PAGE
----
Pomoshch (“Help”) is a mobile app for targeted, transparent mutual aid founded by actor Nikita Kukushkin. Working similarly to apps like Uber, it connects volunteers and people who need their support. The goal is to make volunteer care for others a part of people's everyday way of life. We were inspired by the idea, stepped in as design partners for the project and in collaboration with a team led by Injila Samad Ali, we developed the project's visual system, including the corporate font, media, website design and communication materials for social networks.
The project's identity is based on the concept of "non-branding." We developed a minimalistic and functional corporate identity, which tracks relevant visual codes that are comprehensible to a young audience. A font created especially for "Help," Form Help Light has become one of the main means of stylistic expression. The vulnerability of the some letters' design—for example, "K" and "W"—gives the font a sensitivity essential for a charity project. Discreet but artful, it helps the project speak a universal visual language, effectively convey messages and maintain its format. For the app, we also developed a digital version of the font and selected a complementary color scheme to make the interface look more lively.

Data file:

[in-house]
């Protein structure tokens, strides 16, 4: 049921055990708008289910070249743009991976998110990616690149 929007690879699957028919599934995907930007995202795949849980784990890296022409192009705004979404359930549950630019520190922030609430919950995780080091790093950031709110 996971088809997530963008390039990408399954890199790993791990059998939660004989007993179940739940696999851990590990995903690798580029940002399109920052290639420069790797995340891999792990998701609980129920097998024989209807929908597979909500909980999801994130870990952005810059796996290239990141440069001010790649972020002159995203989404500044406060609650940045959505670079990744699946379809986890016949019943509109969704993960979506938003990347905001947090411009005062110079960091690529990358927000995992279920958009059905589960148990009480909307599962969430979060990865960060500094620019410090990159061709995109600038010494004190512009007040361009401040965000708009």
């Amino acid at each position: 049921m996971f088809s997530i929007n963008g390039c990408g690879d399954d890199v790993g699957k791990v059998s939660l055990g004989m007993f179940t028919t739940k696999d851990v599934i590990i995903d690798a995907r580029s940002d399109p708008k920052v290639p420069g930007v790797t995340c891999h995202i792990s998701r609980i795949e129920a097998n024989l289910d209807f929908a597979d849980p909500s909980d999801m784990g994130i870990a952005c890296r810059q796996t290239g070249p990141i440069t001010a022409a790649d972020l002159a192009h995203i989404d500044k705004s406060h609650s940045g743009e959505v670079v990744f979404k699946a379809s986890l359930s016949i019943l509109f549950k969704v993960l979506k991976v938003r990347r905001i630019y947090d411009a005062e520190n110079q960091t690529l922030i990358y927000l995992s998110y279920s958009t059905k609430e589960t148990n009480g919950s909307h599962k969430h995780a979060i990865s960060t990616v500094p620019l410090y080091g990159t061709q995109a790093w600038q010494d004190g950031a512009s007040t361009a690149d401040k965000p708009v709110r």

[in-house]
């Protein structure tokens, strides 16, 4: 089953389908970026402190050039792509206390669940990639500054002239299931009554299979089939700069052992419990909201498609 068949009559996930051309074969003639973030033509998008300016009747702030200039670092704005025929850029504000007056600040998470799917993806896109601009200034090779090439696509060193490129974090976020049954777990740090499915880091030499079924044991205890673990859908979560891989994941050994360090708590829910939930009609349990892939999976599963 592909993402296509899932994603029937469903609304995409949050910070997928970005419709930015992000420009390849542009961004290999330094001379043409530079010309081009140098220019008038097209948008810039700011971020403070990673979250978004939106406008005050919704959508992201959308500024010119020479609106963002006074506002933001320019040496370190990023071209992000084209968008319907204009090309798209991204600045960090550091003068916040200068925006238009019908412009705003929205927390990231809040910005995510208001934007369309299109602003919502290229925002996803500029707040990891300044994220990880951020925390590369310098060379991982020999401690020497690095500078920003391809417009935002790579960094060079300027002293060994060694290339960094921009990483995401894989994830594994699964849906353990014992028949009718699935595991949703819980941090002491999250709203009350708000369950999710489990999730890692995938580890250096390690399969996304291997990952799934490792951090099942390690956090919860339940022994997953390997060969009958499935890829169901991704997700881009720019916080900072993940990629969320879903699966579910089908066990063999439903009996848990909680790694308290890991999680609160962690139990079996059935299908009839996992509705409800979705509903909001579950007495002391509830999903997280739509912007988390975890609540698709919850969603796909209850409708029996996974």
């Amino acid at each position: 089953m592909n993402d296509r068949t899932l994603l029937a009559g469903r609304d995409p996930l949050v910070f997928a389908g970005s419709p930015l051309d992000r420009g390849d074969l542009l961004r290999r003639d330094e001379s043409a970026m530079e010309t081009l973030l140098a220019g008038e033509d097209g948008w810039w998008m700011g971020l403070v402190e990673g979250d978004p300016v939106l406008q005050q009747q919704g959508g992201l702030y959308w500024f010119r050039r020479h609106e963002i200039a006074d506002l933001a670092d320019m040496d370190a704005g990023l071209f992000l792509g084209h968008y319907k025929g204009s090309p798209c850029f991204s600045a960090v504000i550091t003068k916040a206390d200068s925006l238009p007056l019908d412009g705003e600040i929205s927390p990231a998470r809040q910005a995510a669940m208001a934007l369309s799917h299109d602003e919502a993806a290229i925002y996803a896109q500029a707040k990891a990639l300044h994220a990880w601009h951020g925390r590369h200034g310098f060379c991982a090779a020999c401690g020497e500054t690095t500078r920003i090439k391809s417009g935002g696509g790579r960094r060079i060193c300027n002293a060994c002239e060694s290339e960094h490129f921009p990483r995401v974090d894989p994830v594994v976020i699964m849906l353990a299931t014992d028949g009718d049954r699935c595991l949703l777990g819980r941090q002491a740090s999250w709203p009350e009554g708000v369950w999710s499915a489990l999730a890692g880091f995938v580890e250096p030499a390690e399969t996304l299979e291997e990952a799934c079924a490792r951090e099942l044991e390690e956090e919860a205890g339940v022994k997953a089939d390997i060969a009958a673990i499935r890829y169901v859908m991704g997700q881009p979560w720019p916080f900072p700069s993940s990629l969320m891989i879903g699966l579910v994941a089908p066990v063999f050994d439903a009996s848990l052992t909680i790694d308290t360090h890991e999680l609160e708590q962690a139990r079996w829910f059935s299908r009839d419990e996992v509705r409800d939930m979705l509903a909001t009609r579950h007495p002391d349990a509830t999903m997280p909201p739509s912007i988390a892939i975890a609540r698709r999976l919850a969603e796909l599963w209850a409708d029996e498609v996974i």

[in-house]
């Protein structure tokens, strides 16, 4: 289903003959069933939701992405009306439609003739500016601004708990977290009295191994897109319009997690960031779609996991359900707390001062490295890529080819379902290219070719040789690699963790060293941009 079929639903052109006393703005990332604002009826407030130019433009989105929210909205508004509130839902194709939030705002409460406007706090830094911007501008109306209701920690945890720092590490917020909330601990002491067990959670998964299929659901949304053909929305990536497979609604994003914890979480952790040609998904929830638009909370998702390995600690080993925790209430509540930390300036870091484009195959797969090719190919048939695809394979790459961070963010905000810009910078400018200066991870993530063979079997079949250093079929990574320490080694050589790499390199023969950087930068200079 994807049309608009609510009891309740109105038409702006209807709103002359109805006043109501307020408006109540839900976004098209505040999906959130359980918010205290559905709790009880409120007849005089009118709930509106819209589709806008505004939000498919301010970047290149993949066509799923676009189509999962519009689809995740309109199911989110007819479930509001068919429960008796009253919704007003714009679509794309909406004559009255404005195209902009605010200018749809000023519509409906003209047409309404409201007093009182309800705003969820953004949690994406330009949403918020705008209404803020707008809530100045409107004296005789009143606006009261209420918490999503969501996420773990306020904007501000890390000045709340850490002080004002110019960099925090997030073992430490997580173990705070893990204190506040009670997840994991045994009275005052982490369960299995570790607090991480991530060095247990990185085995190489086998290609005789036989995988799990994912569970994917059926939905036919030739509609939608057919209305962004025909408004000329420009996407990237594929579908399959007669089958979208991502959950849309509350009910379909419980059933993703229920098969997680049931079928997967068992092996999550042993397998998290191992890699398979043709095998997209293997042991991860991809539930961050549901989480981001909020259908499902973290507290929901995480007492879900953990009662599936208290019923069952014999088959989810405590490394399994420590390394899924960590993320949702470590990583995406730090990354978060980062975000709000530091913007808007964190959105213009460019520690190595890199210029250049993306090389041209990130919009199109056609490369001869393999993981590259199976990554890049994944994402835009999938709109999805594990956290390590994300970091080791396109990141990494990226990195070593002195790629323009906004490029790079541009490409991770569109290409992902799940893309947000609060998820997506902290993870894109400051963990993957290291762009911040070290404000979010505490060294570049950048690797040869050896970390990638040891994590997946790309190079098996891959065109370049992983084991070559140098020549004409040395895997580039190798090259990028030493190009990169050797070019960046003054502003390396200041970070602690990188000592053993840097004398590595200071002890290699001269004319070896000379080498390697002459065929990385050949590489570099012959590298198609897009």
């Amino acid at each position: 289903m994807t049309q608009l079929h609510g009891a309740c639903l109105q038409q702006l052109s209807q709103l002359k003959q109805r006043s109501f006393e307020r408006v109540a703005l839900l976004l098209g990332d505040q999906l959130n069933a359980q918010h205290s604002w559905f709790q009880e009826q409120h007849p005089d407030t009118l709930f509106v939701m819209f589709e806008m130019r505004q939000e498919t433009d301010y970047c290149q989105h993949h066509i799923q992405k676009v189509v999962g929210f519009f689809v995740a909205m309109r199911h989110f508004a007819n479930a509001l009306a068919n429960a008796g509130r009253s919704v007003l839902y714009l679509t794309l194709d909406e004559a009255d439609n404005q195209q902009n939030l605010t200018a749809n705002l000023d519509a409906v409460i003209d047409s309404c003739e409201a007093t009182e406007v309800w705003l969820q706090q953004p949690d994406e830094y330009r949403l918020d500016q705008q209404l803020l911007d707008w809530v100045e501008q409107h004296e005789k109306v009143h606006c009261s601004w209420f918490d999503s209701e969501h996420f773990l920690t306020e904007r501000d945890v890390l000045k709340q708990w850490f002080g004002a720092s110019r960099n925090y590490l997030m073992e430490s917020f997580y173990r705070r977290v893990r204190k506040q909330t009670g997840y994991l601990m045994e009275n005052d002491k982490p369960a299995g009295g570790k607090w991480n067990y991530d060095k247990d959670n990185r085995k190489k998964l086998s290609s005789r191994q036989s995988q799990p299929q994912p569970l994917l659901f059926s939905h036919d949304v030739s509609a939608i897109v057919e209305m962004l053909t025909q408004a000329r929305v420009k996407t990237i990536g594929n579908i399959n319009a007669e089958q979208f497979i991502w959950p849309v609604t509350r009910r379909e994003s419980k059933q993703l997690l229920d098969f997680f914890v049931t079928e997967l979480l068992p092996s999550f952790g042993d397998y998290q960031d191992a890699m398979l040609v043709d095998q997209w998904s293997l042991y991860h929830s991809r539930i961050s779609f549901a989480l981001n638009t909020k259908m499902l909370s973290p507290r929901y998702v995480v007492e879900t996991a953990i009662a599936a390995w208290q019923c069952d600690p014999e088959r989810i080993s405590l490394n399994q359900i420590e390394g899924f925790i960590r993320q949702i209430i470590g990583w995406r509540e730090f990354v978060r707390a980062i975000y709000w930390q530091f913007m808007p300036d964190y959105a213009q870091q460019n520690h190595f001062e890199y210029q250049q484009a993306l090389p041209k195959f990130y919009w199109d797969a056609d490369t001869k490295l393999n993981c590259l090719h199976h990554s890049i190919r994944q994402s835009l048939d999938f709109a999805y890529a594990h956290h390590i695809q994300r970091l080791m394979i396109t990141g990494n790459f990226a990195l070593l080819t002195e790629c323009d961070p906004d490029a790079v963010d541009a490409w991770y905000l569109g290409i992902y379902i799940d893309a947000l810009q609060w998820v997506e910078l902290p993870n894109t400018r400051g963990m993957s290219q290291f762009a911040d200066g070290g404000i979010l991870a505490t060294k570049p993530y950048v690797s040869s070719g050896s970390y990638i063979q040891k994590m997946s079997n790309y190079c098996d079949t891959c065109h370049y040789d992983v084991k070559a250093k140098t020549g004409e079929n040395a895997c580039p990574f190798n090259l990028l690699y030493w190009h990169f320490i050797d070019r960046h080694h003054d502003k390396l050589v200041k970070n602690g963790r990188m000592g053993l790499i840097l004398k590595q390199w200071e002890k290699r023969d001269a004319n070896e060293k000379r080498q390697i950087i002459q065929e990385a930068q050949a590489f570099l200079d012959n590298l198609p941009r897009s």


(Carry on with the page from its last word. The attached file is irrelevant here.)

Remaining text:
We added nuance to the logo designed by "Help's" art director, Injila Samad Ali. In it, an accented "O" is enclosed in brackets, simultaneously reminiscent of both a caring look and two palms that support and protect. In our new version, the sign became lighter and more balanced to work more harmoniously with the font.
In printed graphics, we leave a lot of negative space in the layouts and arrange objects with a light overlap. This helps us both remain comprehensible to the conventional mass user while also attracting the attention of a younger and more advanced audience—the future primary audience for the application. Our concept for social media communication materials adds the color red. Like black and white, it is versatile in terms of cultural contexts, all while adding more life and energy to the layouts.
Photo style plays an important role in the branding of the project. Older people will be the first to receive help through the app, and we consciously wanted to avoid the image of old age as an unhappy and poor state, without laying it on thick with emotions or accenting feelings of pity. The goal of the project is to make help not a heroic act, but a natural behavior and the new norm for life. In talking about a new subculture—this is how the creators define their movement—we use light-hearted and positive images, showing people who are close to us and who are easy to help.
As a grand finale, we developed a set of merc—bags, hoodies, hats, keychains and buttons—using a QR code as the central element. This tactic turns any object into an advertising medium and helps brand ambassadors talk about "Help," attracting new people to the project in the process.